Live, Die, Repeat: Josh Pearce and Arley Sorg Discuss The Old Guard

Charlize Theron, as Andy, anchors a squad of immortal mercenaries in The Old Guard, a movie based on Greg Rucka’s graphic novels of the same name. Joining her are Booker (Matthias Schoenaerts), Joe (Marwan Kenzari), and Nicky (Luca Marinelli) as fellow immortals who have fought by Andy’s side for hundreds of years. Also sharing these powers are Nile Freeman (KiKi Layne) — a Marine who is quite surprised to discover her regenerative abilities during a tour of duty — and Andy’s fridged comrade Quynh (Van Veronica Ngo).

Insert Chiwetel Ejiofor as a gray hat CIA agent, and Harry Melling (of Harry Potter‘s Cousin Dudley infamy) as a pharmaceutical CEO with Martin Shkreli-level business ethics, and you’ve got pretty much everything needed for a pleasantly diverting superhero thriller.

Arley: It was a cool action movie. An easy, fun watch.

Josh: I thought the fight scenes were great! Not quite as intense as John Wick, but they were all well choreographed and pretty impressive.

Arley: My favorite parts were the effects of the immortals regenerating — it looked really good when they healed. Someone called this Highlander, which it is not, so it’s important to note that that’s wrong. I was tempted to compare it to X-Men, but it’s not that either. The exploitation of the immortals angle is like Bloodshot, which is also similar to a lot of X-Men storylines. That said I’d say the storyline of, “Oh, these people have superpowers, we should exploit them,” is, to me, clichéd.

Josh: I saw every betrayal coming from a mile away. (And there are quite a few betrayals.)

Arley: It’s very by-the-book, but somehow that doesn’t really detract from the enjoyment.

Josh: It reminded me of Wanted, another comic-book adaptation, because of the violent secret society aspect of it.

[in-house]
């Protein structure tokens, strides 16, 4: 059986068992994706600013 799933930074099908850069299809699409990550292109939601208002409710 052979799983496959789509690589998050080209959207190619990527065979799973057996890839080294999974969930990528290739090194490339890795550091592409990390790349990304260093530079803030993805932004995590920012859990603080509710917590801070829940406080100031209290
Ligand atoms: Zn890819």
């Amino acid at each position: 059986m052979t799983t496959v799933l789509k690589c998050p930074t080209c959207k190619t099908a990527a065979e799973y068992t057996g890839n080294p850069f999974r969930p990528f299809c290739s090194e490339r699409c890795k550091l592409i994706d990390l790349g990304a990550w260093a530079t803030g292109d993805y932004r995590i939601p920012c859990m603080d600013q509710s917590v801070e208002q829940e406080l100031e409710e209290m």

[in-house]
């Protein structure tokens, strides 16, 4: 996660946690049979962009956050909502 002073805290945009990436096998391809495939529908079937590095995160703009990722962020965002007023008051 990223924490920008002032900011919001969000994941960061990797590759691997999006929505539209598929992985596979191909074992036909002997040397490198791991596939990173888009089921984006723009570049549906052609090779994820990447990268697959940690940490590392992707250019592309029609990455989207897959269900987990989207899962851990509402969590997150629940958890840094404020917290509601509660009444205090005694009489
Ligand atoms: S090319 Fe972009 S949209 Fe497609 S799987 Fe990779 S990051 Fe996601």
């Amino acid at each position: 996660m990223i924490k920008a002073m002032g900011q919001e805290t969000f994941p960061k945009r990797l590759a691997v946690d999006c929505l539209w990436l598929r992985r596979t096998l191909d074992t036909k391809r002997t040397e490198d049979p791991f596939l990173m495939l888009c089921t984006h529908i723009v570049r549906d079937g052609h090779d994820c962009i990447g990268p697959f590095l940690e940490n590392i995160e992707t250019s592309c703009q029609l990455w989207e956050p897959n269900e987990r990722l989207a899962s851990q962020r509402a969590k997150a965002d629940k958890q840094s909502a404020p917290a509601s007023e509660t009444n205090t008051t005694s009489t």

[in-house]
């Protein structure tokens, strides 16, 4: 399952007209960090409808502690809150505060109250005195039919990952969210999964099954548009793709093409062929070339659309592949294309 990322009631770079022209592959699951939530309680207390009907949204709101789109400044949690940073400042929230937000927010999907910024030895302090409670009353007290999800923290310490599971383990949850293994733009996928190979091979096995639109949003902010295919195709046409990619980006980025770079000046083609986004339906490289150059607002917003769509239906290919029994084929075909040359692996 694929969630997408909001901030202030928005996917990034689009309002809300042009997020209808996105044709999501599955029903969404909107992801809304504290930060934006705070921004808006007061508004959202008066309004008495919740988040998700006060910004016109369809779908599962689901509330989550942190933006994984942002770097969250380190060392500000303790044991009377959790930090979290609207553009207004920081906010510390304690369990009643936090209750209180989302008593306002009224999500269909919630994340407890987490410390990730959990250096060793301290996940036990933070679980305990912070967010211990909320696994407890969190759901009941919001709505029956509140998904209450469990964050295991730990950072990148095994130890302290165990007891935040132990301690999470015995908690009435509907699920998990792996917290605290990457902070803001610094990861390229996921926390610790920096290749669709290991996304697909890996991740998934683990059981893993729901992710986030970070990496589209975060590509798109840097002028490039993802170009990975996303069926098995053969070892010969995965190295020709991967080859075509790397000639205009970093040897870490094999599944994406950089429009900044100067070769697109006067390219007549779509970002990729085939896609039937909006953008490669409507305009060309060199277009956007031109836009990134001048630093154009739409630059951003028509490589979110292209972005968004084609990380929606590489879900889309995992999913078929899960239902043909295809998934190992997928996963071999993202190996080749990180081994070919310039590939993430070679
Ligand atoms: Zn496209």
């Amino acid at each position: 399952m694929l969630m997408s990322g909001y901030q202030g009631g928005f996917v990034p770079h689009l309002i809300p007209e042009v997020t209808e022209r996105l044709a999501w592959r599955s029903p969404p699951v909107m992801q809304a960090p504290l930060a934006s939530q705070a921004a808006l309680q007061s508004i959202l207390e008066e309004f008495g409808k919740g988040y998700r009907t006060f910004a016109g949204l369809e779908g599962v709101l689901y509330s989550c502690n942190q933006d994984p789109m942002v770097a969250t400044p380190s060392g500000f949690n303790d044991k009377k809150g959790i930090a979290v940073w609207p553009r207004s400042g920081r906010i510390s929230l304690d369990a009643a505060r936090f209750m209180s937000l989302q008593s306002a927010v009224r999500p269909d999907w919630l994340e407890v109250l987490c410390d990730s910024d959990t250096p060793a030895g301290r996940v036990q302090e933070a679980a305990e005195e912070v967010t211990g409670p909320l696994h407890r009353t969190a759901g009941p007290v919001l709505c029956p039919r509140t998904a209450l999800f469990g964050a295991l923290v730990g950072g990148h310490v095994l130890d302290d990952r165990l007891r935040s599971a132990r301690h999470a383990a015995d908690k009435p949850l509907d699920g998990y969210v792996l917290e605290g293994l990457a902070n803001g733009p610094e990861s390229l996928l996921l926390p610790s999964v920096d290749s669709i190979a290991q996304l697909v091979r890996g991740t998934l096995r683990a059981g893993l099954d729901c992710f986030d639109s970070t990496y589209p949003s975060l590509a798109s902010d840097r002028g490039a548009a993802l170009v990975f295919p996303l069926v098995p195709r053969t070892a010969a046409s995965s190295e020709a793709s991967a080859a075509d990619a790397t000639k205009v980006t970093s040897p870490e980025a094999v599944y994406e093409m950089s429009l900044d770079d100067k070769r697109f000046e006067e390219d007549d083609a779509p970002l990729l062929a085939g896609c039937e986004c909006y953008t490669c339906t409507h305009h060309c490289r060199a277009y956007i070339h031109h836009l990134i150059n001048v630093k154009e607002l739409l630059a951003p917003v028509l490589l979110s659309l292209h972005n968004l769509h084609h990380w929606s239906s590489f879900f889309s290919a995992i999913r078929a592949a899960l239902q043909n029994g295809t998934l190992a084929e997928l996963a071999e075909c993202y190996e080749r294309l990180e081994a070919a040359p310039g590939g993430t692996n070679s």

One of the things that differentiates The Old Guard from these comparisons is that its scope is much tighter, limited to a handful of people. In Highlander there’s an unknown number of immortals, but in this film there are only a few, and they immediately know each other, which keeps the story more focused. There is a big scope to it in terms of time, because Andy has been around for something like 2,000 years. It’s not touched on very much in this story (though there is sequel bait), but it’s a great backdrop to set the modern plot against — this idea that these people have always been around, shaping history.

Josh: It also gave me kind of an Assassin’s Creed vibe.

Arley: I had mixed feelings about Andy’s ultimate character reveal. On one hand, it’s a touching resolve, but it’s also hokey, if you think about it. The writers want it to be that all her actions result in positive change, and that this positive change continues through generations of people directly impacted — someone she saves has kids who make big, wonderful changes in the world, for example. But there’s no way she can control what people do after she saves them. Not even that initial person she saved. It’s all chaos theory. And tracking it even to the second generation (let alone more) breaks my suspension of disbelief.

Josh: Sure, they kind of ruin it there by over-explaining things. It would have been a stronger moment if they’d left it vague.